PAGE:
British drivers are contributing greatly to the demand for new cars built in this country, new figures suggest.
The amount of motors made for the British market surged by nearly a quarter (24.5%) in the 12 months between March 2014 and March 2015.
The latest Society of Motor Manufacturers and Traders (SMMT) numbers show the total number of UK-built cars rose by 1.9% to 144,893 in March compared to the same month last year.
This made it the most productive March for British car builders in nine years. The figures indicate that UK drivers buying a car are regularly choosing British before they look anywhere else.
But while the home market fuelled the increase, exports fell last month by 5% over the same timespan. The overall quarterly figures saw a drop of 0.6% to 402,193 in the first three months of 2015 compared to the same time in 2014.
The British car-making sector also appears to be building vehicles more efficiently, according to the SMMT figures.
Its productivity-per-worker ratio reached a record high. This jumped from 9.3 cars made per worker per year between 2005 and 2009, to 11.5 cars made per worker per year between 2010 and 2014.
Mike Hawes, chief executive of the society, said that Britain's automative sector is becoming "increasingly competitive" worldwide, making it not merely a brand. He said that the new statistics confirm this and expects such confidence to be underpinned by last month's announcement of £1 billion of new investments by three UK-based car-builders.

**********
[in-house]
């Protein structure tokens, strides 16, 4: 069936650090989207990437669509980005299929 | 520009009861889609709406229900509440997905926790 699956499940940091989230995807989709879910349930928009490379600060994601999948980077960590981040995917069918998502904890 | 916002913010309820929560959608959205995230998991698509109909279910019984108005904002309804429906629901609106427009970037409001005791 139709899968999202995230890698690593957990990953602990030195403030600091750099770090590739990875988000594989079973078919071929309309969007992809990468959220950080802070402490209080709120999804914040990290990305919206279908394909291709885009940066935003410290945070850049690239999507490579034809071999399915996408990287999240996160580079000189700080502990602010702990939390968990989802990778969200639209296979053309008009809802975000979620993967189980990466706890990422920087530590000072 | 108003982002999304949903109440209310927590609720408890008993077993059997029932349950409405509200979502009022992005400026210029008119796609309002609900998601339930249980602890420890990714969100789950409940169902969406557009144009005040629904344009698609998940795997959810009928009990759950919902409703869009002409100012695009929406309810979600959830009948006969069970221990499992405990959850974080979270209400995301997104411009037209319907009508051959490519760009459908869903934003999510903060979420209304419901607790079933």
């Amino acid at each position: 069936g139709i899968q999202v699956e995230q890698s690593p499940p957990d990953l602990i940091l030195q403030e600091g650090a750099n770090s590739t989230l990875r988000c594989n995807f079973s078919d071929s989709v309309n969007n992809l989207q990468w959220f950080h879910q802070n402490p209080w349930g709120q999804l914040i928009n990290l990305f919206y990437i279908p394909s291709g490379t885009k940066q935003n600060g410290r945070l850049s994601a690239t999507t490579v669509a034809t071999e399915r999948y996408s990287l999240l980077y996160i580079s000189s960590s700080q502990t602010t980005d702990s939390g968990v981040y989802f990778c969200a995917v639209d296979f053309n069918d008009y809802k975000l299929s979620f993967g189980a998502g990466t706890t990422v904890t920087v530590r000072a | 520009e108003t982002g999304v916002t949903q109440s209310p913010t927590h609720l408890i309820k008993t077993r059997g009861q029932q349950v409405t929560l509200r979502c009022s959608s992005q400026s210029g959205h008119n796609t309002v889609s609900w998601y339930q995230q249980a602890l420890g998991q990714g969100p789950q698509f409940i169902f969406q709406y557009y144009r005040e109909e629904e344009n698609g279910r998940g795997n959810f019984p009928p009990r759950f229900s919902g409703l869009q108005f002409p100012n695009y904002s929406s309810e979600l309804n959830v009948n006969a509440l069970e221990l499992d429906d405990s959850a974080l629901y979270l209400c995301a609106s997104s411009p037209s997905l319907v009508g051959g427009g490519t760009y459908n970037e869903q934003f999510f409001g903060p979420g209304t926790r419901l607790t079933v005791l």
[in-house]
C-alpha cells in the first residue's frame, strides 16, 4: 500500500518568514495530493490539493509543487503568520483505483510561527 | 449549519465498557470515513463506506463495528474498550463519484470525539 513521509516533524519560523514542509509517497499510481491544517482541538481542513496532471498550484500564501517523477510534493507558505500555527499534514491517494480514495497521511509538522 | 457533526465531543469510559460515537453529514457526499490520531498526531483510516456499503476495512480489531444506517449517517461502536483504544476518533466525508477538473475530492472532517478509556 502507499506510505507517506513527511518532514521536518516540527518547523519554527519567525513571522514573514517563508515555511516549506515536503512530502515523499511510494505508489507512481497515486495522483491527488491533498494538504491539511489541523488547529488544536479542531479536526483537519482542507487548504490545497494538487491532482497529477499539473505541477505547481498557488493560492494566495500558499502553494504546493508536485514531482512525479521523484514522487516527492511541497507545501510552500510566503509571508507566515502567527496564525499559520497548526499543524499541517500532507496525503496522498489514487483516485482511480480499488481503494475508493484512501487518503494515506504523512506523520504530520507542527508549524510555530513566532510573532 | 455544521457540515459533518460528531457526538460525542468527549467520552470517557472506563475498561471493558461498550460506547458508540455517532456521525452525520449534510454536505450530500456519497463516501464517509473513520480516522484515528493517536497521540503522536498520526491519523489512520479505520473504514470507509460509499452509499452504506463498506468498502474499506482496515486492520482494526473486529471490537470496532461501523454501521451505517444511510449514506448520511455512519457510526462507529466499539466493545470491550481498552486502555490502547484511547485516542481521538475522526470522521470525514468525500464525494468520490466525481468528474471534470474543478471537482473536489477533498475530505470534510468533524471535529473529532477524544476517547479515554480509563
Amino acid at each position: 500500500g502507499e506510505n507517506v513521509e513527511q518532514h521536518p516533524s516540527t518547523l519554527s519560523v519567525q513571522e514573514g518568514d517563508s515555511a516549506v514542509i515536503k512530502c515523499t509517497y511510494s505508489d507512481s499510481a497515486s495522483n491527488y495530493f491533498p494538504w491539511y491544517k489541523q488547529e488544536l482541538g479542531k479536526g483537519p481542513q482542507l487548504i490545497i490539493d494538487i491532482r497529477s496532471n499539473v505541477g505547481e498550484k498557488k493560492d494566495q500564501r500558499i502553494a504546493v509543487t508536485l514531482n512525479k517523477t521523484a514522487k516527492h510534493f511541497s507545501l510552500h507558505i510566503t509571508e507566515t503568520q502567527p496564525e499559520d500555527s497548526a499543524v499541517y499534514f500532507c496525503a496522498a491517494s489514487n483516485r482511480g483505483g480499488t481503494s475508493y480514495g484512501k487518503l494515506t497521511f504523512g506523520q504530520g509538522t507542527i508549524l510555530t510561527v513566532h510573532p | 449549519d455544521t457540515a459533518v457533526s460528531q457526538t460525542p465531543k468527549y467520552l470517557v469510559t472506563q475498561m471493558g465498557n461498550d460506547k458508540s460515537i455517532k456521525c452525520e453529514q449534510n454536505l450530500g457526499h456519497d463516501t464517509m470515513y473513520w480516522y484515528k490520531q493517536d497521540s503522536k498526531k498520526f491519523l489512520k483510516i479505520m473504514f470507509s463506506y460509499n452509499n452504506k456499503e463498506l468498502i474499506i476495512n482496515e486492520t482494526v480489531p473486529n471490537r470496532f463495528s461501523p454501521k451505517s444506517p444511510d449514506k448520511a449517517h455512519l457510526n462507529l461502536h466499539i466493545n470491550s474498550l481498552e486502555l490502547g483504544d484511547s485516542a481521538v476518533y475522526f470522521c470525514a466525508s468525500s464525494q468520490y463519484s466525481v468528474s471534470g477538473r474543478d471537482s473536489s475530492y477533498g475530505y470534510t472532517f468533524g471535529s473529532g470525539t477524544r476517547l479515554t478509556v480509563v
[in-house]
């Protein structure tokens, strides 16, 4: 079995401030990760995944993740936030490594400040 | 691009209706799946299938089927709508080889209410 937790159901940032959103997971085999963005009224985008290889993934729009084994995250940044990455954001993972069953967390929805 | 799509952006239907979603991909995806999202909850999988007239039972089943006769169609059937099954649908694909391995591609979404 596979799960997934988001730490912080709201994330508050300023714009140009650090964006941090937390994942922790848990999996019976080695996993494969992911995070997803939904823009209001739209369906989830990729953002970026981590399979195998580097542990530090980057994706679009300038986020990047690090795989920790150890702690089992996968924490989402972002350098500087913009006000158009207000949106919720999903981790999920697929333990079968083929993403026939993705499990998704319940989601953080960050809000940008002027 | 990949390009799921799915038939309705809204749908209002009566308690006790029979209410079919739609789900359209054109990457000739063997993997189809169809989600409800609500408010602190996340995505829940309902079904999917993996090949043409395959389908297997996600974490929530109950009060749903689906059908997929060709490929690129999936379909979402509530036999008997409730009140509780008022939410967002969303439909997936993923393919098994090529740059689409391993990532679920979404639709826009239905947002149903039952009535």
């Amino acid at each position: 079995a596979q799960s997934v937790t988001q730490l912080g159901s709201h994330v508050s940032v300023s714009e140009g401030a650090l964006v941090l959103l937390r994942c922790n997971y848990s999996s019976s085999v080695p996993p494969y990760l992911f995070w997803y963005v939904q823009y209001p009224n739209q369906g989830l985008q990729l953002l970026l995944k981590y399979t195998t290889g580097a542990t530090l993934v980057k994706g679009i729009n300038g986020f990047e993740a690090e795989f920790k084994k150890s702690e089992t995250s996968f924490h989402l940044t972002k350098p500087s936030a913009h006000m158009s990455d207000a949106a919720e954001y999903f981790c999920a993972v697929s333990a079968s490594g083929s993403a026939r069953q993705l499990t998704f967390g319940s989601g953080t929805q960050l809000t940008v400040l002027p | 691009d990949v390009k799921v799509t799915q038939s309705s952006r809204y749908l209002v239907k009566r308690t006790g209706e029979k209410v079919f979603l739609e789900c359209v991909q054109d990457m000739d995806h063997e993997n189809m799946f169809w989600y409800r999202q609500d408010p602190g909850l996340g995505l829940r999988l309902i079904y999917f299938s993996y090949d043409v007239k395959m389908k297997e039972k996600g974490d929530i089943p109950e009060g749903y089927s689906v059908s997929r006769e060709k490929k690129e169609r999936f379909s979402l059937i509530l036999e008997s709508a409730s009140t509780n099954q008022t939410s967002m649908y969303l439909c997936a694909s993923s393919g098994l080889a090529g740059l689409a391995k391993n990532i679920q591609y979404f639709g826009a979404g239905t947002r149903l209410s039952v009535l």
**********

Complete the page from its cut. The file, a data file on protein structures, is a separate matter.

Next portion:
Britain's adaptable workers have never built cars so efficiently, Mr Hawes said. He added there is strong global demand for home-manufactured vehicles, tapping into Britain's diverse array of car types.
The SMMT helps to promote and back the UK car sector's interests and calls itself the motor industry's "voice".
It claims that nearly 150,000 workers are directly employed in the car-making business with a further 700,000 staff in vehicle-related jobs. The SMMT said the sector has a yearly turnover of over £60 billion and is behind about a tenth of all Britain's total exports.
Copyright Press Association 2015